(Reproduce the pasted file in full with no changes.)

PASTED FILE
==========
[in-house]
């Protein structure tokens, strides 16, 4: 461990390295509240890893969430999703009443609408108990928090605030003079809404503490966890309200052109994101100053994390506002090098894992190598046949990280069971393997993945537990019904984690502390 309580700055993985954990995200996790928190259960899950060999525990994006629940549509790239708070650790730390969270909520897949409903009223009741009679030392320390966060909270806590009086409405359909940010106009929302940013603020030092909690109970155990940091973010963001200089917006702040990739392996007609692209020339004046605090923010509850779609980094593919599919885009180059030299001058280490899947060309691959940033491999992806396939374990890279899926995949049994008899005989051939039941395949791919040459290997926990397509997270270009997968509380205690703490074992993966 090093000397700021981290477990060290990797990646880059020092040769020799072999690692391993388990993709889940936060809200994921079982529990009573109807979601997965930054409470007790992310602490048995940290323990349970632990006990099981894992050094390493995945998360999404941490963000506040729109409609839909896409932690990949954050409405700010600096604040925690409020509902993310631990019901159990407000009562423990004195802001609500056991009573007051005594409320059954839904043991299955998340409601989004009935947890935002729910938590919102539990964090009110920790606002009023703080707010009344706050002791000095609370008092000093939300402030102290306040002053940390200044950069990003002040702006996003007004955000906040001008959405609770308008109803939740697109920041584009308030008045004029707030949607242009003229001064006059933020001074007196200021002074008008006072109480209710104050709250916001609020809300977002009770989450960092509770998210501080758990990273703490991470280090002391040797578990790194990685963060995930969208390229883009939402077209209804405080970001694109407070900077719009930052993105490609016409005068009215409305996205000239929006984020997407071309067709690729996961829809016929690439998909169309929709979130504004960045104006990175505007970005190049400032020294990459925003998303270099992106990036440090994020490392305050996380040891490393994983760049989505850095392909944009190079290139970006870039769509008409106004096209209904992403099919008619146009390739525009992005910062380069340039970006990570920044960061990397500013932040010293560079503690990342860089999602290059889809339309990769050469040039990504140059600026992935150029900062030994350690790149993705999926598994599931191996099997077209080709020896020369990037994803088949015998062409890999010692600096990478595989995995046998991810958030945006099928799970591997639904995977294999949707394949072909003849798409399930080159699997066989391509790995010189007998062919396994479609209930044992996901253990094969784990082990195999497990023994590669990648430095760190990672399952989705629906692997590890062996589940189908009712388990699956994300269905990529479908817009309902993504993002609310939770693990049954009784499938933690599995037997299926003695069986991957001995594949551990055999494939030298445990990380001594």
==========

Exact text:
[in-house]
């Protein structure tokens, strides 16, 4: 461990390295509240890893969430999703009443609408108990928090605030003079809404503490966890309200052109994101100053994390506002090098894992190598046949990280069971393997993945537990019904984690502390 309580700055993985954990995200996790928190259960899950060999525990994006629940549509790239708070650790730390969270909520897949409903009223009741009679030392320390966060909270806590009086409405359909940010106009929302940013603020030092909690109970155990940091973010963001200089917006702040990739392996007609692209020339004046605090923010509850779609980094593919599919885009180059030299001058280490899947060309691959940033491999992806396939374990890279899926995949049994008899005989051939039941395949791919040459290997926990397509997270270009997968509380205690703490074992993966 090093000397700021981290477990060290990797990646880059020092040769020799072999690692391993388990993709889940936060809200994921079982529990009573109807979601997965930054409470007790992310602490048995940290323990349970632990006990099981894992050094390493995945998360999404941490963000506040729109409609839909896409932690990949954050409405700010600096604040925690409020509902993310631990019901159990407000009562423990004195802001609500056991009573007051005594409320059954839904043991299955998340409601989004009935947890935002729910938590919102539990964090009110920790606002009023703080707010009344706050002791000095609370008092000093939300402030102290306040002053940390200044950069990003002040702006996003007004955000906040001008959405609770308008109803939740697109920041584009308030008045004029707030949607242009003229001064006059933020001074007196200021002074008008006072109480209710104050709250916001609020809300977002009770989450960092509770998210501080758990990273703490991470280090002391040797578990790194990685963060995930969208390229883009939402077209209804405080970001694109407070900077719009930052993105490609016409005068009215409305996205000239929006984020997407071309067709690729996961829809016929690439998909169309929709979130504004960045104006990175505007970005190049400032020294990459925003998303270099992106990036440090994020490392305050996380040891490393994983760049989505850095392909944009190079290139970006870039769509008409106004096209209904992403099919008619146009390739525009992005910062380069340039970006990570920044960061990397500013932040010293560079503690990342860089999602290059889809339309990769050469040039990504140059600026992935150029900062030994350690790149993705999926598994599931191996099997077209080709020896020369990037994803088949015998062409890999010692600096990478595989995995046998991810958030945006099928799970591997639904995977294999949707394949072909003849798409399930080159699997066989391509790995010189007998062919396994479609209930044992996901253990094969784990082990195999497990023994590669990648430095760190990672399952989705629906692997590890062996589940189908009712388990699956994300269905990529479908817009309902993504993002609310939770693990049954009784499938933690599995037997299926003695069986991957001995594949551990055999494939030298445990990380001594």